hink about games that are popular today. Most either have an incredibly simple top-line concept, like Tetris or hearts, or they deliver a strong flavor that draws upon a lot of your prior understanding of a topic or genre, like Madden NFL, Grand Theft Auto, or Agricola—flavor that helps you quickly process the bevy of rules these games contain. Before you ever played Madden, you knew a decent amount about football, and it all came to life on the screen; no one had to explain to you what a "wide receiver" or a "fake punt" or "encroachment" was.
As we here at Wizards perpetually rethink and examine all that we're doing with an eye toward getting more and more new people into Magic, the game is committing to once again embrace that level of flavor. Most of our potential players know a good deal about traditional fantasy; when they play our game, it should feel as though the fantasy they know is coming to life.
Our core sets are typically the best way to teach and show off the world of Magic: The Gathering to the uninitiated, and to that end I believe they need to be as resonant and flavorful as they can be first and foremost. The core set should play into most people's preconceived notions of fantastic creatures and spells, and those notions should guide them to understand the goals and mechanics of the game.
In the beginning, Magic relied heavily on this kind of flavor. Rock Hydra, Vesuvan Doppelganger, and Fireball are all considered complicated cards from a pure rules standpoint, yet each of those was beloved by players just getting into the game because of how they "felt." Most fantasy fans have had experiences of one sort or another involving a hydra, a shapeshifter, or a fireball, and to see those concepts spring to life in a card game where they were in command—WOW!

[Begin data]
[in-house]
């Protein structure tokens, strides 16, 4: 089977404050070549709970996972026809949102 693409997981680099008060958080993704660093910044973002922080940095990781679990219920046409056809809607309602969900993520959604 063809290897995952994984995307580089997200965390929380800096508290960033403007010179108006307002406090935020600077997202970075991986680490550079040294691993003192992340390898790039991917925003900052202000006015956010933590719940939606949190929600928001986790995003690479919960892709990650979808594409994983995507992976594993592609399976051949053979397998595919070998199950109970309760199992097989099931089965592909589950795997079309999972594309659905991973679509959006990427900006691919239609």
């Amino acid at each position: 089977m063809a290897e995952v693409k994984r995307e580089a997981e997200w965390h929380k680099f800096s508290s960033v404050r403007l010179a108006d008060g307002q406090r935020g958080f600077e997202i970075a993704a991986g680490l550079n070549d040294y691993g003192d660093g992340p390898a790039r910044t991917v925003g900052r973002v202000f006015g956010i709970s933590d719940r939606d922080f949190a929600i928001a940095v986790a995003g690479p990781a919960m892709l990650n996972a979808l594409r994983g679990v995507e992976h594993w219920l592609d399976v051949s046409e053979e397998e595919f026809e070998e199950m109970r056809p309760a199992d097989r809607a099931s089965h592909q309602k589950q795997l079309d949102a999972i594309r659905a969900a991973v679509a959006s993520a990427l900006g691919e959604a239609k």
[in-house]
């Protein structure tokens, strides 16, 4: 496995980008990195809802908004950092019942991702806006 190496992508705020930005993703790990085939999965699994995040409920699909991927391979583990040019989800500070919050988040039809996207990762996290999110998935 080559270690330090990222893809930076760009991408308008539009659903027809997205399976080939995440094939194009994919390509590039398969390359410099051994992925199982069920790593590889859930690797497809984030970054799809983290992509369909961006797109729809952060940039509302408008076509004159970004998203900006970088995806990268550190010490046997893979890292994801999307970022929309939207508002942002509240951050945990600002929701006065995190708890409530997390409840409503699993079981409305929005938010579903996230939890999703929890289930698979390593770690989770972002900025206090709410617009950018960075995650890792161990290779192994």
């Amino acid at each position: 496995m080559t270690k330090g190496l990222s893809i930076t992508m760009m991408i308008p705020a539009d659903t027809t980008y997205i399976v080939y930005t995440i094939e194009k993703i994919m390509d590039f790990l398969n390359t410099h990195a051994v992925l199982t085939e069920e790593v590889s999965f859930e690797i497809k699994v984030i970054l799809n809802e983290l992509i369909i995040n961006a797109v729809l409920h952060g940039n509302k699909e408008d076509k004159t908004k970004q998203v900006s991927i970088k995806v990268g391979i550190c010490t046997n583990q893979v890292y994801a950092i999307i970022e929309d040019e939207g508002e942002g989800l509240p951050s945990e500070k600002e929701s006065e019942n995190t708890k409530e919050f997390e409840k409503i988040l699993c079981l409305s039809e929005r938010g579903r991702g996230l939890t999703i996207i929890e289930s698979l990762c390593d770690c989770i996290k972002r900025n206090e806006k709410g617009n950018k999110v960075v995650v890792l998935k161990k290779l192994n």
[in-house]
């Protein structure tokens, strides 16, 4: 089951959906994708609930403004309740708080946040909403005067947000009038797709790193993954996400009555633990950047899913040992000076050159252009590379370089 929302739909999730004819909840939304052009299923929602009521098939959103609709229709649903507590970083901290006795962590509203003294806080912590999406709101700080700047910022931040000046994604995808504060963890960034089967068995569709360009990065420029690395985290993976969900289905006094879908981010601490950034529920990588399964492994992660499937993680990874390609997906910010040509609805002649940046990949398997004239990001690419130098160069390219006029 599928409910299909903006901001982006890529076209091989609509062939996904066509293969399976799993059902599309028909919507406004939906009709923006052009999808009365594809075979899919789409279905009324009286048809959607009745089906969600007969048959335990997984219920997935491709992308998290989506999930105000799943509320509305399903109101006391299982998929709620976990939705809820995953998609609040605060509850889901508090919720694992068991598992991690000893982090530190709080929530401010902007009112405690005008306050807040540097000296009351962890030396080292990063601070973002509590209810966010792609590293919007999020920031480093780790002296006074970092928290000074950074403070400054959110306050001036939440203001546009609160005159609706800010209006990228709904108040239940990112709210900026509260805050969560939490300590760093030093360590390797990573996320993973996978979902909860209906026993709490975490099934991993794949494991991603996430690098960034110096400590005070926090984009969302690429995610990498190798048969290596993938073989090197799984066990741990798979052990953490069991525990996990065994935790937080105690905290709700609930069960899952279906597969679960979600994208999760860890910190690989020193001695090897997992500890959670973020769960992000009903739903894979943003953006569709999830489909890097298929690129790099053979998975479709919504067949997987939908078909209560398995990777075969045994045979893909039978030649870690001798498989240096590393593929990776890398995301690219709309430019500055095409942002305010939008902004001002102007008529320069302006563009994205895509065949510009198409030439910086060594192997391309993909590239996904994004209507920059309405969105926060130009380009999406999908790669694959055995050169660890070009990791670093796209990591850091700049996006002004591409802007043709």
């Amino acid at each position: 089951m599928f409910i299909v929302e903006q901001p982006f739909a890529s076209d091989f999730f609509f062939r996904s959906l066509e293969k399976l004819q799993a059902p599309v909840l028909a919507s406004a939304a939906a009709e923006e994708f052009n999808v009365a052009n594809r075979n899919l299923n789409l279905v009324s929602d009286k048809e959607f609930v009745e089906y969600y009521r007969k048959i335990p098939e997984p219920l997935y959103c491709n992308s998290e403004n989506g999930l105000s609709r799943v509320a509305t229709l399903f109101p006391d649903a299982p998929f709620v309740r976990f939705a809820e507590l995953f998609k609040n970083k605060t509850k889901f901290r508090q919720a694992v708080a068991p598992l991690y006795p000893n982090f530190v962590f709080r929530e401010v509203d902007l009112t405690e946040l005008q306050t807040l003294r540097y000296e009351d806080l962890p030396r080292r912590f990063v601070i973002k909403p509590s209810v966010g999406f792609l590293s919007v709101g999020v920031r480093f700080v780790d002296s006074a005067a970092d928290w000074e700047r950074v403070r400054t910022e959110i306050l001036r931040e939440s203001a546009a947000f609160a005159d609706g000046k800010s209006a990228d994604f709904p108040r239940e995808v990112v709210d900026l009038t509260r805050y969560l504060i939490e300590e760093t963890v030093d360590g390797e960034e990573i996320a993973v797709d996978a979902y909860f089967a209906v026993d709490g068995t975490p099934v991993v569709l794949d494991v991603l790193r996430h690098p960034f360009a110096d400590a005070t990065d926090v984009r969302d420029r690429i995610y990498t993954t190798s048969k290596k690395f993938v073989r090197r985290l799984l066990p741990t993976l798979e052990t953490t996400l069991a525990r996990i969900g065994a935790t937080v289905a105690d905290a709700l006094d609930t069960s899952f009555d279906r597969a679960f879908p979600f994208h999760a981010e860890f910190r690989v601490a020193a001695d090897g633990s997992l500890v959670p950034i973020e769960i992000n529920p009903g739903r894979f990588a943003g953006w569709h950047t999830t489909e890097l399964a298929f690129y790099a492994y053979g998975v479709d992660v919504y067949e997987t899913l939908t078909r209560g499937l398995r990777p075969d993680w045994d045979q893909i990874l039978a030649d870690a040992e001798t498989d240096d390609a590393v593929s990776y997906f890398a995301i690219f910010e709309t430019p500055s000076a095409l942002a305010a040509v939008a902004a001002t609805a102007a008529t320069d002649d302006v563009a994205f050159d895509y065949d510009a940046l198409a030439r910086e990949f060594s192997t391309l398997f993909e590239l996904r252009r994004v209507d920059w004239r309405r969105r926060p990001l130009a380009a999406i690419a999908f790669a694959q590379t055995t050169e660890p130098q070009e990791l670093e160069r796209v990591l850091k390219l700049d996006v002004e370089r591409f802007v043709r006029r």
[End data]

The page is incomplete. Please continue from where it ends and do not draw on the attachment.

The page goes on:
As Magic grew older, we shifted, slowly, away from using evocative fantasy as the main driver for how our cards were designed. I understand why we went down that road, but I feel the core sets have suffered a bit in that long, slow transition. As familiar evocative creatures like Ironroot Treefolk and Black Knight were replaced with mechanics-first cards like Kavu Climber and Nantuko Husk bearing names and concepts meaningless to anyone not already involved in the property, the core set lost some of its ability to speak to newer players. Yes, over time the core set became a collection of the simplest elegant executions of each facet of the color pie, but at that point who was supposed to be interested?
Starting this summer, the core set is getting a significant facelift in an attempt to return it to some of its original resonant glory. Tell your friends: Get ready for Magic 2010.
What Year Is It?
One realization we came to as we examined our core sets was that our naming convention itself was probably more than a little scary to newer players. "Tenth Edition? I'm already nine editions behind? Do I need to start with the first edition?" Showing our age on the front of the box is not a great tactic for enticing people to try out a "new" game. To solve this problem, we took a page from car makers and the aforementioned Madden NFL video game franchise and are naming core sets after years—specifically the year after the product is released. That means this July's release will be called the Magic: The Gathering 2010 Core Set, or Magic 2010 for short. Heck, you can go even shorter than that if you like, calling it by what appears in the expansion symbol: "M10."
Is it odd that the product is not named for the year it was released in? A bit, but that's industry standard. It is more important that the product feel newer longer than for it to be accurate for six months and then seem outdated immediately thereafter. Trust me, you'll get used to it.